I learned a long time ago to “try” and not argue politics (people still think Obama is a Muslim) or religion (people still think the earth is 5,000 years old) with people.  Regardless of the facts, folks tend to dig in their heels and can not hear another side’s perspective.  However, after listening to the religion and politics of the “Raw Milk Folks” denying the facts of this outbreaks for nearly three years, I have had enough.  Here are the facts:

Click above to download PDF.  Here are Exhibit 1 and Exhibit 2.  Here is a Pro and Con Paper that I wrote.  Here is the Weston Price Foundation’s Response.  One of my “fans” asked me what the above-document was prepared for and by whom?  The answer is that it was prepared by me and given to counsel for Organic Pastures and the grocery stores so they would better understand our position in the litigation.  We have nothing to hide.  I also told him with respect to his version of the facts – “Obama could be a Muslim and the earth could be 5,000 years old.  All possible, but very, very unlikely.”

And, yes, I do understand that pasteurized milk – more specifically – improperly pasteurized milk or milk that becomes contaminated AFTER pasteurization – has caused a lot of human illnesses – see link.  I am suing them too.  By the way, here are two links, 1 and 2, to what happened to two of the children who drank Organic Pastures Raw Milk.

  • Bill, you are fighting an up-hill battle. No one trusts anyone or anything. The core issue here is: How do you communicate this message in a way that it is accessible and credible to the public, as well as policy leaders.

  • This is a counterculture issue. To deal effectively with it, counterculture strategies and tactics are needed. At the top of the list of those is Performance Art. Yes, Theatre in the Streets, both real and virtual.
    To demonstrate the risk involved in raw milk there can be simulations of bacteria making the journey from cow to container to human – and the various possible scenarios.
    I would stage versions of this through flash crowds in real life and through video animations downloaded on YouTube. We are in a post-word society and arguing this matter ain’t going to work.
    Recommendations: Like Doritos and Chevy, provide the tools and the reward for a user-generated contest for this kind of performance art. Give them the tools and they will put the message out there.

  • The unquestioning approach of “journalists” is part of the problem. See:
    I sent a link to my blog piece to the food columnist who wrote about her conversion to raw milk. She never gave me the courtesy of a response.
    Comment – and link to my “Risky Eating” post on raw dairy – posted.
    The public health community is NOT the problem. Organizations such as Weston Price approach raw milk with religious fervor. I’ve experienced the same kind of emotional attitude in the raw dog food community. These groups do not want their opinions confused by the introduction of facts.

  • As an alumni from the 1970s Counterculture, I have experience with the power of Performance Art versus policy arguments.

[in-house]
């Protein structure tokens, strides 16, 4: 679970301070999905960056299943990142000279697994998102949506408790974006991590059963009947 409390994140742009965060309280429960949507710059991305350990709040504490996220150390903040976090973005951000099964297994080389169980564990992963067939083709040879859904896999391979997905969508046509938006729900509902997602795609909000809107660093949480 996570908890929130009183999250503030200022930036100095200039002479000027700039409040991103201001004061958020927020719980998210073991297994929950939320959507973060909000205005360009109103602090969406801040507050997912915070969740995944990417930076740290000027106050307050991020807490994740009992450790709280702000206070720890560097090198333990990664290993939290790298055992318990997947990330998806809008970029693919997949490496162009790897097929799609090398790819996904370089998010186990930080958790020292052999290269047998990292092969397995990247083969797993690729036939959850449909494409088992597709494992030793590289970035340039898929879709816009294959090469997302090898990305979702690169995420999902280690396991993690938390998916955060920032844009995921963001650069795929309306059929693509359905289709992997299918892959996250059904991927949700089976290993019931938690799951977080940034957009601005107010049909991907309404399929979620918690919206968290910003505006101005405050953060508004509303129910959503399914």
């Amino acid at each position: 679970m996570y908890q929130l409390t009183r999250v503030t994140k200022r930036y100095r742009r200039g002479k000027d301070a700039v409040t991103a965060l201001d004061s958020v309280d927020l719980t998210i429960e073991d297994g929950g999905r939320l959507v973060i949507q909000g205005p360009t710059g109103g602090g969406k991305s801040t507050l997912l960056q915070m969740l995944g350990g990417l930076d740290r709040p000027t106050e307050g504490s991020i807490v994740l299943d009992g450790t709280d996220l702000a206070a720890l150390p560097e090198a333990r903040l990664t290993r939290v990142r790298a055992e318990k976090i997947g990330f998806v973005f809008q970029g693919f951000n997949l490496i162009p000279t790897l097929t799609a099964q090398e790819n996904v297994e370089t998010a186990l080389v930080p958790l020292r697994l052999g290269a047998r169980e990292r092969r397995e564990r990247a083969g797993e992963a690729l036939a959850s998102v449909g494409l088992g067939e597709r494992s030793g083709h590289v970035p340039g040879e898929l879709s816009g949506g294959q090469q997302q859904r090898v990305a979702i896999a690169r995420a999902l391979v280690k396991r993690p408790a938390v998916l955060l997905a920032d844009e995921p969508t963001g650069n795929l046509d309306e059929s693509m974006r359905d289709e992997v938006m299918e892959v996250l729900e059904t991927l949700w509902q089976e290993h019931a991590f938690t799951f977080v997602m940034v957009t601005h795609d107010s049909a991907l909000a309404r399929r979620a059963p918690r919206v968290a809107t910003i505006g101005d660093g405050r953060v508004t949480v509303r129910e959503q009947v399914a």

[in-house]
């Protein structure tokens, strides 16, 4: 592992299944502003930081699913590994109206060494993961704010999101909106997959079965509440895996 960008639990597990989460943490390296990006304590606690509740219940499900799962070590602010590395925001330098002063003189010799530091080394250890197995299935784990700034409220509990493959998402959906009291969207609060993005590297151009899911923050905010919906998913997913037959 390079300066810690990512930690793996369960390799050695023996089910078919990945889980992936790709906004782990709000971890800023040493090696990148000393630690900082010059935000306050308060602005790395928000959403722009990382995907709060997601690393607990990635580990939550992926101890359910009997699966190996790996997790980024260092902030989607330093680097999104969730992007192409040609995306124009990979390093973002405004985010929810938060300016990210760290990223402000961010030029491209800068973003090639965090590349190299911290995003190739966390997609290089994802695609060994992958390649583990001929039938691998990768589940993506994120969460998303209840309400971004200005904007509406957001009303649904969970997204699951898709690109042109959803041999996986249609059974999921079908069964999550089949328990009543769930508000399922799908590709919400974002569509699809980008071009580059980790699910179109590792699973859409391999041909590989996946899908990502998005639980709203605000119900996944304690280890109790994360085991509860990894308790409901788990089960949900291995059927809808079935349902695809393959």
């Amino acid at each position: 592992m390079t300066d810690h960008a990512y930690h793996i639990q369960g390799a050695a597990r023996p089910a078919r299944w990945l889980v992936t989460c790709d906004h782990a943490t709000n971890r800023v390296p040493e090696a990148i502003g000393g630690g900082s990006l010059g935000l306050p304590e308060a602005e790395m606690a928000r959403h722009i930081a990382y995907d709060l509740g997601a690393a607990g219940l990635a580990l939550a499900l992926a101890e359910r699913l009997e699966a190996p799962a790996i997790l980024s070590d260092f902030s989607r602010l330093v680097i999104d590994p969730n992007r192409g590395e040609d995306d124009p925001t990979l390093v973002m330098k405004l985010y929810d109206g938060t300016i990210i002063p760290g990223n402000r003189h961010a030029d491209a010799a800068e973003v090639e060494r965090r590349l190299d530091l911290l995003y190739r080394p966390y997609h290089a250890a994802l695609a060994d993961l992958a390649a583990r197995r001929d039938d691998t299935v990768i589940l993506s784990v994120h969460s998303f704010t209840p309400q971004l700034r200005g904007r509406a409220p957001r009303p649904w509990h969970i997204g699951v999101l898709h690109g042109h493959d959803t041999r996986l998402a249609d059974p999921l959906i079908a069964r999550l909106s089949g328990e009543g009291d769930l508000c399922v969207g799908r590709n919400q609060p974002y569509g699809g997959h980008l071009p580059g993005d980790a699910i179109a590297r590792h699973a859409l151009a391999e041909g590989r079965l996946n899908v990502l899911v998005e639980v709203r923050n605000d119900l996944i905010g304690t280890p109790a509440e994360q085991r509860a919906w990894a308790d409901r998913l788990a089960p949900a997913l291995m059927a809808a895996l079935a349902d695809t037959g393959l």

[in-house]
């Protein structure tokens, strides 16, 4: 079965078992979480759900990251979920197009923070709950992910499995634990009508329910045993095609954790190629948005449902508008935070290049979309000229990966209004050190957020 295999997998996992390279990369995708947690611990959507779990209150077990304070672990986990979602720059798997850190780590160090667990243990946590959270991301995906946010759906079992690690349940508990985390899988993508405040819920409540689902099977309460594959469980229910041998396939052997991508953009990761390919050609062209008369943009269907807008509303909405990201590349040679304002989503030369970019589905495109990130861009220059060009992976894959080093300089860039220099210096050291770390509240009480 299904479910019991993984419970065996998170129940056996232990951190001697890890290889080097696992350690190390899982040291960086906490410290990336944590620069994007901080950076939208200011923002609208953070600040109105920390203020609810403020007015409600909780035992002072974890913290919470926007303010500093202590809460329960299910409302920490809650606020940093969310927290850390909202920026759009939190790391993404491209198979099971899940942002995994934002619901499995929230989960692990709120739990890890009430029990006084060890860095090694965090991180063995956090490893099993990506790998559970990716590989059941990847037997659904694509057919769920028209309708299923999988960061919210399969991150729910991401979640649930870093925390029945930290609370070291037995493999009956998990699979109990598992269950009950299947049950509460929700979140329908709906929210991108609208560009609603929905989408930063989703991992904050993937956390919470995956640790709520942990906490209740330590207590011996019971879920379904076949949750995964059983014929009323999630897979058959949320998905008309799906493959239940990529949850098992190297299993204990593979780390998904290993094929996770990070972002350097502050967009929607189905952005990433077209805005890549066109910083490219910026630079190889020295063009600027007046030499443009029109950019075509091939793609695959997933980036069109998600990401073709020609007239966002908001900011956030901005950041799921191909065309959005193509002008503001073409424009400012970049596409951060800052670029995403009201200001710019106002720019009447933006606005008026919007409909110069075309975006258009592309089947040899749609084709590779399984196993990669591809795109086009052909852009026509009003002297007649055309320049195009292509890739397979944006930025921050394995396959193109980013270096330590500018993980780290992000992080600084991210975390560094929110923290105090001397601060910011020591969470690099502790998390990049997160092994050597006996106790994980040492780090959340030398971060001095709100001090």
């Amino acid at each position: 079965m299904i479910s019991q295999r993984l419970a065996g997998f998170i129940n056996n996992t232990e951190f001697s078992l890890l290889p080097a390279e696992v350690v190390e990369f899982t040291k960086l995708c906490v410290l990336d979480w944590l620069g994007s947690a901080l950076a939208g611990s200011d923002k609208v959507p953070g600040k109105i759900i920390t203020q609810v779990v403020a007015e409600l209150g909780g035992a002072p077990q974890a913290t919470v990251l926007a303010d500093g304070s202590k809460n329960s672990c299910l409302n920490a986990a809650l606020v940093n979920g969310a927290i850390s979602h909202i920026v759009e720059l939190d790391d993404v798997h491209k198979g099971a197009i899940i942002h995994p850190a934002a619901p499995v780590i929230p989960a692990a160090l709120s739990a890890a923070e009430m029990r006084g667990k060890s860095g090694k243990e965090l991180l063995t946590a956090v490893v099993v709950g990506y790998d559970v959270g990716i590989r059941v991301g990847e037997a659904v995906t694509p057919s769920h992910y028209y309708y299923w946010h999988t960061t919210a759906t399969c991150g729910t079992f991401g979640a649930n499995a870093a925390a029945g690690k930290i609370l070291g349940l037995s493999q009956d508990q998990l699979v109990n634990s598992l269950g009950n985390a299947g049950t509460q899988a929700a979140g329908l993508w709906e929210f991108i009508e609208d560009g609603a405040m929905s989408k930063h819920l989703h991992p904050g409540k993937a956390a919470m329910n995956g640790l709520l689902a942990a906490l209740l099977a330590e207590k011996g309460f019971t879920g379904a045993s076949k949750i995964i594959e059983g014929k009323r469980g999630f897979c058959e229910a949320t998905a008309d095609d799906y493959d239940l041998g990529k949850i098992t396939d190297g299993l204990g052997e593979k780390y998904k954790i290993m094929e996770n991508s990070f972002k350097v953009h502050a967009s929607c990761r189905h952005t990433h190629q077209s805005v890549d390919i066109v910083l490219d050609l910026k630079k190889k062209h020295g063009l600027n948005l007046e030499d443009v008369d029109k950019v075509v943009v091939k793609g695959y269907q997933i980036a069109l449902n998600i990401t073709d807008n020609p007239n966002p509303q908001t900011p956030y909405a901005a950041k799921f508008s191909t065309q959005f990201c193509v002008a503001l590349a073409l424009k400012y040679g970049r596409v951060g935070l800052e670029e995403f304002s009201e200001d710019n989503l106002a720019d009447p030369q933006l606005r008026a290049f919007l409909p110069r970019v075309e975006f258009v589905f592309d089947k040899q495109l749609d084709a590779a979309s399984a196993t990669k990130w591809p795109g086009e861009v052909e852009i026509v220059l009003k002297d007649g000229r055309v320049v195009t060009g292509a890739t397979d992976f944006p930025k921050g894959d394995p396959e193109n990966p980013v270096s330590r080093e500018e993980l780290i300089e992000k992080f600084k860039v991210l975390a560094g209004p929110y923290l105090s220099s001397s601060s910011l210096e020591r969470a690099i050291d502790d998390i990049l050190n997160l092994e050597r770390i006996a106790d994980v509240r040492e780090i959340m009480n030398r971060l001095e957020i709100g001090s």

The power of Performance Art is even stronger today as we migrate to a post-word society. Show, don’t tell.
    My advice to those concerned about raw milk: A la the Obama campaign provide the tools online for mothers, healthcare providers, and government leaders to create their kinds of Performance Art. That might be organizing a Flash Crowd outside a dairy or retail establishment selling raw milk. Or it could be an animated feature about bacteria traveling from cow to container to child – and the probably of risk involved.
    Hamlet put it best, centuries ago: “Words, words, words.” Bill, as a leader in this movement, follow the people and the people are post-word. Incidentally, words didn’t set off the revolution the first time around, did it.

  • The hazards of drinking raw milk are well known and apparent and need no other proof. FDA’s prohibition against interstate sales of this product should logically extend to sales within states. Sales of raw milk and the economic benefit to some small diary farmers in an economic crisis is overriding common sense. Weston-Price and other promoters of raw milk are simply advertising for these desperate farmers. They have led consumers to believe raw milk is good for them with very scanty science.
    You say about the early debate on banning raw milk before pasteurization laws, “the ability to sell and purchase raw milk was thus determined more by the social and political nature of the individual jurisdiction than by scientific knowledge”. The socio-economics and politics in this country have changed dramatically since the introduction of pasteurization, but the essential problem of science versus politics and economics has not gone away. If you want pasteurized milk, it is readily available, now it is become a matter of choice. Social pressure and consumer demand have set in, changing the economic model. There is a demand for raw milk for the same reasons there is a demand for organically grown foods, free-range chicken, and hormone free milk. As long as states allow the sale of raw milk within their borders and customers demand it, there will be production.